We walk a fine line trying to protect our children. In no arena is this more evident than reviewing banned books. States have a long history of banning potentially offensive books from school curriculum, but what happens when a vocal minority forces censorship on the masses? Many books that model socially proactive behavior face the chopping block every year, dividing parents, educators, and lawmakers into contentious factions. Here are 15 examples of banned books with merit.

1. The Giver

No one likes to think about murder, but The Giver is more about living life than it is about death. Ultimately, it teaches that you cannot appreciate the good in life without living through the bad as contrast.

2. Anne Frank: Diary of a Young Girl

After facing a ban in multiple states for a potentially pornographic interpretation, many students missed out on a compelling first person accounts of the Holocaust. As Holocaust survivors become more rare, we must keep their stories alive as we work towards a world free from genocide.

3. The Giving Tree

While some see this book as sexist, others use it as a tool to teach kids about generosity and personal sacrifice.

4. Harry Potter Series

Objections to these books' magical plot resulted in widespread banning. However, the story is ultimately about the triumph of good over evil.

5. The Lion the Witch and the Wardrobe

Facing the opposite problem of Harry Potter, this book faced bans because of the Christian undertones, with opposition claiming violation of separation of church and state. Aside from being beautifully imaginative, the characters model virtuous childhood.

6. The Lorax

This Dr. Suess classic was banned in California for being unduly harsh on the logging industry. However, the book warns children against greed, over consumption, and waste.

7. The Wizard of Oz

The issue of witchcraft resulted in banning this timeless classic. However, the message of cultivating positive attributes is essential for kids. Who couldn't use a little more courage, brains, and heart?

8. Where the Wild Things Are

The defiant attitude of the protagonist led to the banning of this book, but apparently those dissenting missed the part where the little boy is sorry and is lovingly forgiven.

9. Sylvester and the Magic Pebble

This book got the axe because it features talking animals, another offshoot of the "magic is bad" mentality. The donkey protagonist learns contentment and the value of familial love in this heartwarming tale.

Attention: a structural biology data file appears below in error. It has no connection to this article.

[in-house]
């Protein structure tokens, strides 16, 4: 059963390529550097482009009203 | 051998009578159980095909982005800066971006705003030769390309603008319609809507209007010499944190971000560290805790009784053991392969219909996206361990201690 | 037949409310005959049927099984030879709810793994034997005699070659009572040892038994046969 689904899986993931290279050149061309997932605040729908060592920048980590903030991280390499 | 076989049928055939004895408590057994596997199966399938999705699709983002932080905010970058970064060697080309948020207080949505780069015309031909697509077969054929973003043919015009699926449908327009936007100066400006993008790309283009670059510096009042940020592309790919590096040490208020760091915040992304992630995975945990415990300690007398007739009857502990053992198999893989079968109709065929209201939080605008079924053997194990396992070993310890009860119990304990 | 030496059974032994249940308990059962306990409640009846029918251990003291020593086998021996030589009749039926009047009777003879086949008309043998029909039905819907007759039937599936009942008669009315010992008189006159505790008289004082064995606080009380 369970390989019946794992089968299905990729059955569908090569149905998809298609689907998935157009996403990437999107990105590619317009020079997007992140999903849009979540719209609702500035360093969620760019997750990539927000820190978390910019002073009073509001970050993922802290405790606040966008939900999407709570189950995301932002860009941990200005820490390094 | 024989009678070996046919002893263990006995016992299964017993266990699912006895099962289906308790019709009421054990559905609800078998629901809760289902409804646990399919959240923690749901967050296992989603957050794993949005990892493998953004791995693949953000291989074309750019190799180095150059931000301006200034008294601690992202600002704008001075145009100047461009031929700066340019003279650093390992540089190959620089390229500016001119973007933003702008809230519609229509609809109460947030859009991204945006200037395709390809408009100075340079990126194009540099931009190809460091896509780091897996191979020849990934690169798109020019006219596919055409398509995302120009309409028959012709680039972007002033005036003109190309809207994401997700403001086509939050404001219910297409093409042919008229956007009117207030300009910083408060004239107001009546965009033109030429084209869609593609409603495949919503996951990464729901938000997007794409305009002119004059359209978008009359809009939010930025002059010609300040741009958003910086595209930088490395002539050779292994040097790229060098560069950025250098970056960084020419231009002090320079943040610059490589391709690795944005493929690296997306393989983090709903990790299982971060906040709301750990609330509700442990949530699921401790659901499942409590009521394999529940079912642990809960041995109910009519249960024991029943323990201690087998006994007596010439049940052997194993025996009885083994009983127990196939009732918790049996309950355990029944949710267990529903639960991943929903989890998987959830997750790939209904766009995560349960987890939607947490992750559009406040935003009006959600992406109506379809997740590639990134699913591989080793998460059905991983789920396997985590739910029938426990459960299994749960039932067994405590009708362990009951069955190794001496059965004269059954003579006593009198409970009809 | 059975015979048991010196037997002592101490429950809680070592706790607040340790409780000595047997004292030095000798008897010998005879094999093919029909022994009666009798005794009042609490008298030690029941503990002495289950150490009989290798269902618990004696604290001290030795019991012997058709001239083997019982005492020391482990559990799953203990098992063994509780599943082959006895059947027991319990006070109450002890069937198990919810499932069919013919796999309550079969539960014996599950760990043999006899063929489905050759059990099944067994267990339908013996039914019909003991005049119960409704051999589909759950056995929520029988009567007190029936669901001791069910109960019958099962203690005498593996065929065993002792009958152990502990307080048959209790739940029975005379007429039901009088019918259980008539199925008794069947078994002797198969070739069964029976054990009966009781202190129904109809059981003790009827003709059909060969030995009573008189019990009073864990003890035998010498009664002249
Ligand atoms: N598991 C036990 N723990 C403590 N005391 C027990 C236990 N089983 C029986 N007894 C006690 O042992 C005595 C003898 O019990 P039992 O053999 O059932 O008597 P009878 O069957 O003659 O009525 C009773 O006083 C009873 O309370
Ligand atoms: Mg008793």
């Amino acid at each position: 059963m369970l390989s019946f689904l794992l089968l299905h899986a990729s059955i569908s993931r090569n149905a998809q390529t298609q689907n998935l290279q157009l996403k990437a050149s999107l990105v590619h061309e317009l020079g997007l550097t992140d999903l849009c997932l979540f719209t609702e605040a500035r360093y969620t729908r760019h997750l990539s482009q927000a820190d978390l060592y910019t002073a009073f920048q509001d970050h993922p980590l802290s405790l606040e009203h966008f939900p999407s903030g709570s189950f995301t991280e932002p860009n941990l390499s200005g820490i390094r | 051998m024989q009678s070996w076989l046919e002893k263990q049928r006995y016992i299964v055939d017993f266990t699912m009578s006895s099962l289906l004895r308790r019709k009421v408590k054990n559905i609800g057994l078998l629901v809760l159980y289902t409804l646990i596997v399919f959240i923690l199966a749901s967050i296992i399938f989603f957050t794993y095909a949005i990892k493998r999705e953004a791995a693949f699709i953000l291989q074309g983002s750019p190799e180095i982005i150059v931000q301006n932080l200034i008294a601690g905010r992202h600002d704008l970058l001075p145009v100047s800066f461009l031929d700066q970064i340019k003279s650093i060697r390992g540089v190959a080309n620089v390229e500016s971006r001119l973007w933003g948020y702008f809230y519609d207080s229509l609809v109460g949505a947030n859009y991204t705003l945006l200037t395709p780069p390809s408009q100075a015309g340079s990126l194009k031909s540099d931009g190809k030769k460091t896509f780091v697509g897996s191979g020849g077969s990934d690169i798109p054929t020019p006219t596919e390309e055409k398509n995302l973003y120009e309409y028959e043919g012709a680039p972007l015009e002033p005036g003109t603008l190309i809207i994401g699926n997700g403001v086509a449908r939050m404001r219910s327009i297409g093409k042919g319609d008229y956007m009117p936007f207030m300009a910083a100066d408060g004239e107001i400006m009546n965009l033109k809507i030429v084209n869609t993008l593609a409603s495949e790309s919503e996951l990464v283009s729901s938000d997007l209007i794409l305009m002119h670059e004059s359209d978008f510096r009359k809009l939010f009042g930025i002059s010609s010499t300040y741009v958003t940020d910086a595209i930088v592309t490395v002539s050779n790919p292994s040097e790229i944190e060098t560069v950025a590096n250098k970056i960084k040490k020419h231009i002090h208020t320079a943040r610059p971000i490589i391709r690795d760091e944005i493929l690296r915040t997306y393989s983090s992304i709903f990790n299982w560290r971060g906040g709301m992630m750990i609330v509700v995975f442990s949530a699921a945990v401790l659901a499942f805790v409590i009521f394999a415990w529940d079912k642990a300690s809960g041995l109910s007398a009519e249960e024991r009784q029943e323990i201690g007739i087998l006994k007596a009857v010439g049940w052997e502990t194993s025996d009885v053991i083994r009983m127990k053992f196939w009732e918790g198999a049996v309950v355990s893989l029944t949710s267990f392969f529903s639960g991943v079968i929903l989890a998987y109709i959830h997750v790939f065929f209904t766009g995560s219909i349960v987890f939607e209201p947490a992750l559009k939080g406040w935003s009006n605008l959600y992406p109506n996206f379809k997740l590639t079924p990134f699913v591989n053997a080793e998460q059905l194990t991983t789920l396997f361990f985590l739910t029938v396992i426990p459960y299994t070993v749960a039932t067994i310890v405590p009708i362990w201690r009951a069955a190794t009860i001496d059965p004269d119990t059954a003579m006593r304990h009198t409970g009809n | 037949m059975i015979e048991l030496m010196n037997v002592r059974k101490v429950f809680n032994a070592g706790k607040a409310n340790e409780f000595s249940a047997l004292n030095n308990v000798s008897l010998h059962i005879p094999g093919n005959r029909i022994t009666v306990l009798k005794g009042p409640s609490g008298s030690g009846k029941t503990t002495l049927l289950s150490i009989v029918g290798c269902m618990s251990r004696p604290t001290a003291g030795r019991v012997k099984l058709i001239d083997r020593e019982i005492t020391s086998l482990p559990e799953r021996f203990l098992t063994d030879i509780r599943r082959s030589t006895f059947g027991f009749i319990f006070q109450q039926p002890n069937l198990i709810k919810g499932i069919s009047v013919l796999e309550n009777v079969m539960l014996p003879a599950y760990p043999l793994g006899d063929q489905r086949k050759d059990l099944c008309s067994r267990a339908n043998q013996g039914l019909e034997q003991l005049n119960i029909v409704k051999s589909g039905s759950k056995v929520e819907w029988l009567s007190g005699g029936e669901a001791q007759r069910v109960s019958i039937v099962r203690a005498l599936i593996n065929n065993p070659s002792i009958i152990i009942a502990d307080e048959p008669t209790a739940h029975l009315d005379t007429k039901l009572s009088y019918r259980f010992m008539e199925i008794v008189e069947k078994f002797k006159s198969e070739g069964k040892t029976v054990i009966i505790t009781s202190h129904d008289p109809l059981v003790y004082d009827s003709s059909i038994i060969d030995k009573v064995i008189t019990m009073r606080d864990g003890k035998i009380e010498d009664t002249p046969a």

10. Harriet the Spy

For decades, this book landed on banned lists because the main character lies and uses mild profanity, but she also uses her head, logically solving her own problems to come out on top.

11. Charlottes Web

Another example of a book being banned for talking animals. The truly amazing part about this book is not the animals conversing, but their ability to foster compassion in impressionable children.

12. Charlie and the Chocolate Factory

Roald Dahl takes the reader on a fanciful journey throughout this book, complete with politically incorrect oompa loompas. Charlie is the ultimate underdog character in children's literature, teaching kids everywhere they can rise above their circumstances.

13. Little Women

Depending on the decade, this book was banned for being both too feminist and anti-feminist. Whatever your view, at least it shows 19th century women in equitable romantic relationships.

14. Brown Bear, Brown Bear, What Do You See?

In a bizarre twist, this adorable board book faced a ban because the author shared the same name as a known Marxist. This case of mistaken identity removed a cute baby book from shelves in Texas.

15. James and the Giant Peach

The reasoning behind banning this Dahl favorite are extensive - racism, drug use, defiance, and apparently a suggestive spider. Or, the book may just be about an amazing adventure that took a monumental amount of courage.

In our quest to protect our children, let's not forget that most objections are the result of interpretation. As parents, we mold the way our children perceive the world. By reading potentially difficult books as a family, we create a forum to inform our children's world view and engage in meaningful discussions. Never be afraid of literature; a good book will always lift more than it harms.

Close Ad